Vienna, University of

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After a series of lectures on Darwin by Carl Brühl (1820-1899), an eminent professor of zoology at the University of Vienna, Freud decided to study medicine rather than law and to become a researcher in order to "understand something about the enigmas of nature and perhaps even contribute to solving them." His decision was also inspired by "Nature," a text that has been attributed to Goethe. In the absence of faculties in the natural sciences, medicine substituted as basic training for biologists, zoologists, and physiologists. Freud, however, had no wish to become a physician. The freedom in organizing studies accorded by the edicts of 1872 suited his theoretical penchants.

Prepared by exercises with the microscope, he engaged for six semesters in intensive studies of zoology with Carl Claus (1835-1899), a Darwinian. Claus twice sent him on a university grant to the zoological station at Trieste, Italy, to study the sexual organs of the eel. Although Freud himself underestimated the value of this research, his description of the bisexual disposition of the fresh-water eel is considered a fundamental study in this domain. His studies of Aristotle with Franz von Brentano (1838-1917) caused him to nurture for some time the notion of doing a double doctorate in zoology and philosophy.

In the course of his seventh semester he moved away from Claus, an exceptional though not very directive master, and joined the laboratory of the physiologist Ernst Wilhelm von Brücke (1819-1892), who was assisted by Ernst Fleischl von Marxow (1846-1891) and Siegmund Exner (1846-1926). This was "the inexhaustible center that drove all Viennese medicine in the second half of the century," where Freud finally found "tranquility and total satisfaction," as well as individuals that he could "respect and take as models." Brücke was an outstanding figure whom Freud could identify with, like Jean Martin Charcot later.

Being more of a researcher than a student, Freud published five articles on neurophysiology before his doctorate. With "Über den Bau der Nervenfasern und Nervenzellen beim Flusskrebs" (On the structure of nerve fibers and cells in the crayfish) in 1882, he became a pioneer in neurological research. He nevertheless experienced failures in his work in the Institute for Experimental Pathology, headed by Salomon Stricker (1834-1898), and in the Chemistry Institute, run by Ernst Ludwig (1842-1915).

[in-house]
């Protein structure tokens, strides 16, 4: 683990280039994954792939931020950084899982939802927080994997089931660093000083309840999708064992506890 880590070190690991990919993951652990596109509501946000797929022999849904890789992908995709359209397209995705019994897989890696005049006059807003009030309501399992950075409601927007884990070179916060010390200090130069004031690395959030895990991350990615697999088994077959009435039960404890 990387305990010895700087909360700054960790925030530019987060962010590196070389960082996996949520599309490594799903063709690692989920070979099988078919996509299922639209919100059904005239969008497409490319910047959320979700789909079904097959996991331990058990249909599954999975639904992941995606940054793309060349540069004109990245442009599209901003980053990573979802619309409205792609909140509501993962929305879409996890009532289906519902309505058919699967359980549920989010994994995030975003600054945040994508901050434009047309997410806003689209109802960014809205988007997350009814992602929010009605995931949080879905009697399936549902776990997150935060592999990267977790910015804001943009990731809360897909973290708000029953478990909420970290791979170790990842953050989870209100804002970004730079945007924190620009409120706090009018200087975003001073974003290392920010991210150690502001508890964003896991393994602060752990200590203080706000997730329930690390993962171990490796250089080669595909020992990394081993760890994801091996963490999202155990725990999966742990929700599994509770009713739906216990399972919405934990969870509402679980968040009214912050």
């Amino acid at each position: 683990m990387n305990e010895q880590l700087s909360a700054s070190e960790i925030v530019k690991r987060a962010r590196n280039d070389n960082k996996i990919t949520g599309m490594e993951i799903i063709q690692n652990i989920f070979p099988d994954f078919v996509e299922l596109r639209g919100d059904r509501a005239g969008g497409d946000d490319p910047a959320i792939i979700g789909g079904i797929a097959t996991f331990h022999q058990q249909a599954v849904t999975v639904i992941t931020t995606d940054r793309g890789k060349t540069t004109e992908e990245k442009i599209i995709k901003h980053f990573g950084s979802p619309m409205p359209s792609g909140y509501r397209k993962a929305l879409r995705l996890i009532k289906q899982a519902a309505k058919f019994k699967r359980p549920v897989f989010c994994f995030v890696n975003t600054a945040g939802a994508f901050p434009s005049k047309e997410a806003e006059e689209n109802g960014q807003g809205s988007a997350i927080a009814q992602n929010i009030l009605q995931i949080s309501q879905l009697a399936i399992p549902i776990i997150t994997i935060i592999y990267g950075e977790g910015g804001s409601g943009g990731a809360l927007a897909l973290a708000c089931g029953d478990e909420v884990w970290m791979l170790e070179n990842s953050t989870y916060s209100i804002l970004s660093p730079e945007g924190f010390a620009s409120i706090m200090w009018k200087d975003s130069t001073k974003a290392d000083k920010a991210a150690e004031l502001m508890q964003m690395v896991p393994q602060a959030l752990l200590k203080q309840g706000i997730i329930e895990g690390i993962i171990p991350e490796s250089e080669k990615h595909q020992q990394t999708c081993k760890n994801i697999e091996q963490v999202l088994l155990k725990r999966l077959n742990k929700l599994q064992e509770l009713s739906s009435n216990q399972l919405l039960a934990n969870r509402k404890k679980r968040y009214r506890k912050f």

In 1879 and 1880 he translated works of John Stuart Mill, published in volume 12 of Mill's Gesammelte Werke (Complete works), in order to earn his living, since he found himself in a difficult financial situation in spite of grants from two Jewish organizations. At this time he did his military service while preparing for his doctorate. In the oral examinations for his doctorate he received grades of "excellent" for the first and third examinations and a grade of "good enough" in the second. He sat for a recapitulation exam in law for physicians and received his medical doctorate on March 31, 1881. Among his friends while he was a student were Carl Koller, Siegmund Lustgarten, and Eduard Silberstein.

Eva Laible

See also: Amentia; Brentano, Franz von; Breuer, Josef; Brücke, Ernst Wilhelm von; Darwin, Darwinism, and psychoanalysis; Goethe and psychoanalysis; Hard science and psychoanalysis; Institut Max-Kassowitz; Internal/external reality; Philosophy and psychoanalysis; Science and psychoanalysis; Silberstein, Eduard; Wagner-Jauregg, Julius (Julius Wagner Ritter von Jauregg).


Hemecker, Wilhelm. (1991). Vor Freud: philosophiegeschichtliche voraussetzungen der psychoanalyse. Munich, Germany: Philosophia.

Laible, Eva. (1993). Through privation to knowledge: unknown documents from Freud's university years. International Journal of Psycho-Analysis, 74, 4, 775-790.

Lesky, Erna. (1976). The Vienna medical school of the 19th century (L. Williams and I. S. Levij, Trans.). Baltimore, MD: Johns Hopkins University Press. (Original work published 1965)